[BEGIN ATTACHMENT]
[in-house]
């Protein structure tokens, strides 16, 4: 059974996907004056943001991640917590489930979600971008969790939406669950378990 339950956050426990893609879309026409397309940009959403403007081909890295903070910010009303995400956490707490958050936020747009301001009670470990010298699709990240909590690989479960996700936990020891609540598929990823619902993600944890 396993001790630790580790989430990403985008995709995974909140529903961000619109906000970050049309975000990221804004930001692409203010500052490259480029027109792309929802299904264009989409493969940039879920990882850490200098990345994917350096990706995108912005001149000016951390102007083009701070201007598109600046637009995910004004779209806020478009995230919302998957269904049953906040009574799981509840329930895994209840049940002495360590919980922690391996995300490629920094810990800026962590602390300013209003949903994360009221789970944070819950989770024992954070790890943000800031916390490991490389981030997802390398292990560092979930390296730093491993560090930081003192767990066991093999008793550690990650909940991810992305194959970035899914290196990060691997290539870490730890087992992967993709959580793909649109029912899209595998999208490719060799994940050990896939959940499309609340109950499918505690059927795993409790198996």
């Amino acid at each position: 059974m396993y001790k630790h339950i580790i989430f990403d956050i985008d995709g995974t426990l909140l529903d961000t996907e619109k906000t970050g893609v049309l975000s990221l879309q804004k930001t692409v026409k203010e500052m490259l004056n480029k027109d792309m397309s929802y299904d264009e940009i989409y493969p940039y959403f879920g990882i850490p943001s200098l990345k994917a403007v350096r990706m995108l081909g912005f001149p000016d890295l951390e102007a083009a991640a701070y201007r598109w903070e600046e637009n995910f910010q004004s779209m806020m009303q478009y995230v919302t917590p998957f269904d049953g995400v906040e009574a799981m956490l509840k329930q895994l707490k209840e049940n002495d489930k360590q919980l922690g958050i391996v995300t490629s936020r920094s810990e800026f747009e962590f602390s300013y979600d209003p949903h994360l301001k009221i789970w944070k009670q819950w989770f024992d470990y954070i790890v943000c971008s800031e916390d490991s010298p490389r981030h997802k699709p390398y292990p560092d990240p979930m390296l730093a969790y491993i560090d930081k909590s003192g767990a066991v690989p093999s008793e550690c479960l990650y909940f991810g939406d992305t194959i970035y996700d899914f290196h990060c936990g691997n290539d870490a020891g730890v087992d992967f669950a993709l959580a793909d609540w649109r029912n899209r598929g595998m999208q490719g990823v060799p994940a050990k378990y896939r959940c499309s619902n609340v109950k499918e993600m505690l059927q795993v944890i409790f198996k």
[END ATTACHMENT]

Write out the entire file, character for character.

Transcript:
[in-house]
């Protein structure tokens, strides 16, 4: 059974996907004056943001991640917590489930979600971008969790939406669950378990 339950956050426990893609879309026409397309940009959403403007081909890295903070910010009303995400956490707490958050936020747009301001009670470990010298699709990240909590690989479960996700936990020891609540598929990823619902993600944890 396993001790630790580790989430990403985008995709995974909140529903961000619109906000970050049309975000990221804004930001692409203010500052490259480029027109792309929802299904264009989409493969940039879920990882850490200098990345994917350096990706995108912005001149000016951390102007083009701070201007598109600046637009995910004004779209806020478009995230919302998957269904049953906040009574799981509840329930895994209840049940002495360590919980922690391996995300490629920094810990800026962590602390300013209003949903994360009221789970944070819950989770024992954070790890943000800031916390490991490389981030997802390398292990560092979930390296730093491993560090930081003192767990066991093999008793550690990650909940991810992305194959970035899914290196990060691997290539870490730890087992992967993709959580793909649109029912899209595998999208490719060799994940050990896939959940499309609340109950499918505690059927795993409790198996």
């Amino acid at each position: 059974m396993y001790k630790h339950i580790i989430f990403d956050i985008d995709g995974t426990l909140l529903d961000t996907e619109k906000t970050g893609v049309l975000s990221l879309q804004k930001t692409v026409k203010e500052m490259l004056n480029k027109d792309m397309s929802y299904d264009e940009i989409y493969p940039y959403f879920g990882i850490p943001s200098l990345k994917a403007v350096r990706m995108l081909g912005f001149p000016d890295l951390e102007a083009a991640a701070y201007r598109w903070e600046e637009n995910f910010q004004s779209m806020m009303q478009y995230v919302t917590p998957f269904d049953g995400v906040e009574a799981m956490l509840k329930q895994l707490k209840e049940n002495d489930k360590q919980l922690g958050i391996v995300t490629s936020r920094s810990e800026f747009e962590f602390s300013y979600d209003p949903h994360l301001k009221i789970w944070k009670q819950w989770f024992d470990y954070i790890v943000c971008s800031e916390d490991s010298p490389r981030h997802k699709p390398y292990p560092d990240p979930m390296l730093a969790y491993i560090d930081k909590s003192g767990a066991v690989p093999s008793e550690c479960l990650y909940f991810g939406d992305t194959i970035y996700d899914f290196h990060c936990g691997n290539d870490a020891g730890v087992d992967f669950a993709l959580a793909d609540w649109r029912n899209r598929g595998m999208q490719g990823v060799p994940a050990k378990y896939r959940c499309s619902n609340v109950k499918e993600m505690l059927q795993v944890i409790f198996k």